Pick you metaphor– what once was old is new again; what goes around comes around. Both could be at the core of technology’s latest nod to analog as Spotify has announced its recent decision to add songwriter and producer credits to the behemoth service.
In a world of ones and zeros, liner notes have become as quaint as a doorstep adorned with the morning paper. But not so fast. Like most things that go by the way side, eventually, they are afforded the opportunity to shine anew to a fresh and previously uninitiated audience. While I quite enjoyed the recent storage unit discovery of a treasure trove of CD long boxes, my teenage nephews would not know of the purpose these cardboard beauties served.
Buying a record used to mean something to hear, yes, but it was also something to open, to pore over, to dissect the liner notes. Who wrote what. What does the band want us to know about these new songs? Who took the publicity photos? Who played triangle?
With Spotify’s “Show Credits” right click option, some of that glory returns. “Songwriters are an integral force behind the music we love,” said Tiffany Kumar, Global Head of Songwriter Relations, Spotify. “With the newly launched credits feature, we aim to increase songwriter and producer visibility and, in turn, foster discovery among new collaborators, industry partners, and fans.”
“The more we share information, the more opportunities we can help create for songwriters,” added Annika Goldman, Director of Music Publishing Operations, Spotify. “This is just the beginning of making songwriter and producer credits more easily available to Spotify listeners, and we look forward to continually improving that information, in close collaboration with our music industry partners.”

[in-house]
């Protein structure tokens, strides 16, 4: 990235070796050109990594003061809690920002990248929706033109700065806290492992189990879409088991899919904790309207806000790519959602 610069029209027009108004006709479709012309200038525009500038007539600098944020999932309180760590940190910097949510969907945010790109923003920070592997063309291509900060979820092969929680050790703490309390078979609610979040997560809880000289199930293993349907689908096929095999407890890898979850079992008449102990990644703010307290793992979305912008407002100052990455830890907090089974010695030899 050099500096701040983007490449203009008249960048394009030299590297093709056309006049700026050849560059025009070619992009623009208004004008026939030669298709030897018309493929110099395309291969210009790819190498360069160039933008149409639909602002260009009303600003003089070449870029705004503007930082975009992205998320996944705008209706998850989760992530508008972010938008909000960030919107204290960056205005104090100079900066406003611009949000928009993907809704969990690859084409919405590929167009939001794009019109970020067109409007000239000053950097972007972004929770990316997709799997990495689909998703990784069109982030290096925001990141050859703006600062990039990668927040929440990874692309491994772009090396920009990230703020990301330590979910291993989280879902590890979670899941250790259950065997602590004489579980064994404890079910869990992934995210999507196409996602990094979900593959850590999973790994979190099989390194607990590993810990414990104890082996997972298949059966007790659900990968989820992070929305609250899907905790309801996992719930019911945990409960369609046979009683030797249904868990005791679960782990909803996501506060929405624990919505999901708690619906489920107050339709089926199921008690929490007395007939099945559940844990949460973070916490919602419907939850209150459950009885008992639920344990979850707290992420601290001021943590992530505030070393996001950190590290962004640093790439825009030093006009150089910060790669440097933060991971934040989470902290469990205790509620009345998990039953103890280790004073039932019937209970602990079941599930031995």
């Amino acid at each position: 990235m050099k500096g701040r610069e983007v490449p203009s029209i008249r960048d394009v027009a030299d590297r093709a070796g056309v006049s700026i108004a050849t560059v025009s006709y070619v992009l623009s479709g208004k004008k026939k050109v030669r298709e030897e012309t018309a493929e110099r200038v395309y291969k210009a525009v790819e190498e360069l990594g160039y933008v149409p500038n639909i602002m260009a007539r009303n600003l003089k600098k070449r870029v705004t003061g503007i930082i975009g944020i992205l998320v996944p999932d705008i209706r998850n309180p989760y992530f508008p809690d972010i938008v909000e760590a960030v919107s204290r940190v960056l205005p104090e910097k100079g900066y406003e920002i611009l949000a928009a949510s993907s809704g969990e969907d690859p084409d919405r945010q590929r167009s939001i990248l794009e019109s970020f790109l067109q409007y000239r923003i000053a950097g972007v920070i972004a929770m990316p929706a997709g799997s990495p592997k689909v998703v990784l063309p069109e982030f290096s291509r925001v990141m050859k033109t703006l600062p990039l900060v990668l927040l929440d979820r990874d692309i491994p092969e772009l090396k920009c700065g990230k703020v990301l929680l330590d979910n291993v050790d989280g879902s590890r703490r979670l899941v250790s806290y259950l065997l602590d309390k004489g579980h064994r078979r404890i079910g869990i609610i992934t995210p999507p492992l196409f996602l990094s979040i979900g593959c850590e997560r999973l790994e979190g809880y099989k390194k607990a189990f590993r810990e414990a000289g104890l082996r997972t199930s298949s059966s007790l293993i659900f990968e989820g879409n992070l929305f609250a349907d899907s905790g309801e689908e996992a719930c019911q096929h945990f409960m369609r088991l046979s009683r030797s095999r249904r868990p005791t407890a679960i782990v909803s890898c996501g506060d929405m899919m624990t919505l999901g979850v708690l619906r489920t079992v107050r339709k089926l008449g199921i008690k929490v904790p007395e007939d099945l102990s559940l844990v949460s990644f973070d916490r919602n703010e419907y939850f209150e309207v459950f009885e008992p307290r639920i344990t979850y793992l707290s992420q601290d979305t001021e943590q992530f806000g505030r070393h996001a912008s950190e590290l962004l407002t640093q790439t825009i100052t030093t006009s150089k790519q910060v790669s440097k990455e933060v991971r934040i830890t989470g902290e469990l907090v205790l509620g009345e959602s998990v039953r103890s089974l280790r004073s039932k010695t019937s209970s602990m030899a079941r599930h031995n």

Songwriter Ali Tamposi, whose credits include songs for Justin Bieber, Kelly Clarkson, and others, shared “We’re all artists in our own right, and every artist appreciates being recognized for their hard work. I’m excited and grateful to see this new feature on Spotify.” Frank Dukes, whose credit include Lorde and Camila Cabello echoed the sentiments. ““It’s amazing to see Spotify give the unsung heroes of music some recognition on their platform. Definitely a step in the right direction.”
It wasn’t so long ago the Don Was (Was Not Was) opined of “the death of liner notes” to HuffPo. “The first time I heard of Charles Ives, Willie Dixon, Captain Beefheart, Lawrence Ferlinghetti and Eric Dolphy was when I read that list of 150 random notables (titled “People Who Have Contributed Materially in Many Ways to Make Our Music What It Is – Please Do Not Hold It Against Them”). My friend, Michael Loceff, and I took a trip to LA later that summer just to check out all the locations that Frank listed as Freak Out! hot spots. When we finally reached the hallowed portals of Ben Franks restaurant on Sunset, we felt like we’d become part of a movement — even if it was 10 a.m., and there wasn’t a freak in sight! Years later, I got to hang out with the Mother’s drummer, Jimmy Carl Black. I was tongue-tied and awestruck to be in the presence of this cat whose mystique, for me, was based solely on his portrayal on the inside of album covers. Frank Zappa schooled us in counter-culture history, gave lost teenagers an identity along with a mythology and provided four sides of groundbreaking rock ‘n’ roll for five bucks! Some 44 years later, I’m still a fan — that’s what the music business is about.”
Perhaps now, we’ll start getting schooled again.